(senior specialist in separation of powers, Congressional Research Service,
Library of Congress): "President Harry Truman went to war against North
Korea in 1950 without asking Congress for authority. Since that time. presidents
regularly have used military force by relying on what they regard as independent
and self-sufficient sources of authority, especially the commander-in-chief
clause. These assertions of political power have no legal
foundation. . . .
"The framers knew all about monarchical systems that allowed one person to send the nation into war. . . . Instead of leaving the war power in the hands of an executive, the framers relied on collective decision-making through legislative deliberation. . . . The president could take actions necessary to resist sudden attacks. . . . But the president never received, as Mr. Clinton apparently believes, a general power to deploy troops whenever and wherever he thinks best. . . .
"The constitutional balance of power between Congress and the president has not been altered by the UN Charter. mutual security treaties, the threat of nuclear war or other developments of the period since World War II.
"It is hackneyed to argue that contemporary conditions make it necessary to vest in the president the decision to go to war. If the national security risk is great, so is the risk of presidential miscalculation and aggrandizement -- all the more reason for insisting military decisions be thoroughly examined and approved by Congress. Contemporary presidential judgments need more, not less scrutiny." ("Clinton's Not King --War Is for Congress," National Law Journal, June 19, 1995, pp. 21, 22. See also Fisher's Presidential War Power, 1995.)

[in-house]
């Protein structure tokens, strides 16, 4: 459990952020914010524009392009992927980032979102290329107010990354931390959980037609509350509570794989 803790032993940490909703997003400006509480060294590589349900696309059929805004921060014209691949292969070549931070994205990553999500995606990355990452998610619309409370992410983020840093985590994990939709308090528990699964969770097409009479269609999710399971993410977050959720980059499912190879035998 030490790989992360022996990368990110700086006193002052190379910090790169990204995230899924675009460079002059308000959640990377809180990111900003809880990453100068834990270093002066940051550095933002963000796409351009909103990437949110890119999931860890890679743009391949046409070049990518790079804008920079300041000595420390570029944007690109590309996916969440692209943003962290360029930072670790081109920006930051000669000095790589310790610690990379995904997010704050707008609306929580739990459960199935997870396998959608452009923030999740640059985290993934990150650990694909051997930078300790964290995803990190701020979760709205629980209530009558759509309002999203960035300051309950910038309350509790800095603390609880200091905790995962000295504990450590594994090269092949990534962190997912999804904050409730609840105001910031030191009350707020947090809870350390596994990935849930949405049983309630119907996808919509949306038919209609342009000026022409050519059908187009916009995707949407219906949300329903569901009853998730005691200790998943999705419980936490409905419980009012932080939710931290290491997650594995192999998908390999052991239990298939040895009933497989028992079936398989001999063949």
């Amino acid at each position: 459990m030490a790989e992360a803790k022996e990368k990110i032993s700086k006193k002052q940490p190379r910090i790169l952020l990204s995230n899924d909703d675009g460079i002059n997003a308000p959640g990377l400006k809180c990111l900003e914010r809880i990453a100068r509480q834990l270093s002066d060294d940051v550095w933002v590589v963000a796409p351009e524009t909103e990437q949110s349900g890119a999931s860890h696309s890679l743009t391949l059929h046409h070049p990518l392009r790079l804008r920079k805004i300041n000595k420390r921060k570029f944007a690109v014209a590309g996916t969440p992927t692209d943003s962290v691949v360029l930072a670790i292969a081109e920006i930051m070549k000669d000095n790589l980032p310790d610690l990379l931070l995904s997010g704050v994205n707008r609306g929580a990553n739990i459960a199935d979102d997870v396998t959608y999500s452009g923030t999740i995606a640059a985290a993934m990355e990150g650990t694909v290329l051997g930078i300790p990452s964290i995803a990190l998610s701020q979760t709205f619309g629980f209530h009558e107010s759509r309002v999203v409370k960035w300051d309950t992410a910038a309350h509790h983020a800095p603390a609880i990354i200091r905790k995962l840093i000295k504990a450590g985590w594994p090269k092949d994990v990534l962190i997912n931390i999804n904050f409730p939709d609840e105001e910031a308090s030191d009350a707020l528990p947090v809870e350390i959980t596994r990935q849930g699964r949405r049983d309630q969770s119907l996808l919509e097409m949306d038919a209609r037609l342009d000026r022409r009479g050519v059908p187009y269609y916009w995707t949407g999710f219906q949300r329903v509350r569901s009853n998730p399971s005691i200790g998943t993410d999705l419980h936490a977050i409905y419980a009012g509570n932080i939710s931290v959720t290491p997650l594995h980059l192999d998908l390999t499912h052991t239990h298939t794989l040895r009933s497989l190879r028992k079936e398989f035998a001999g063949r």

Judge Harold H. Greene (District Court, D.C.): "Article I, Section 8, Clause 11 of the Constitution grants to the Congress the power 'to declare War.' To the extent that this unambiguous direction requires construction or explanation, it is provided by the framers' comments that they felt it to be unwise to entrust the momentous power to involve the nation in a war to the President alone. . . . The Court is not prepared to read out of the Constitution the clause granting to the Congress, and to it alone, the authority 'to declare war.'" (Dellums vs. Bush, 1990.)
(senator, dec.): ""Declaring war . . . is only one part of
the Congress's constitutionally assigned war power. Article 1, Section 8
also instructs Congress to provide for the common defense, to raise and support
armies and navies, make rules for the government and regulation of the armed
forces and organize and govern militia. When combined with the 'necessary
and proper' clause, Article 1, Section 8 offers overwhelming evidence that
Congress is required by the Constitution to determine whether the United States
makes war or remains at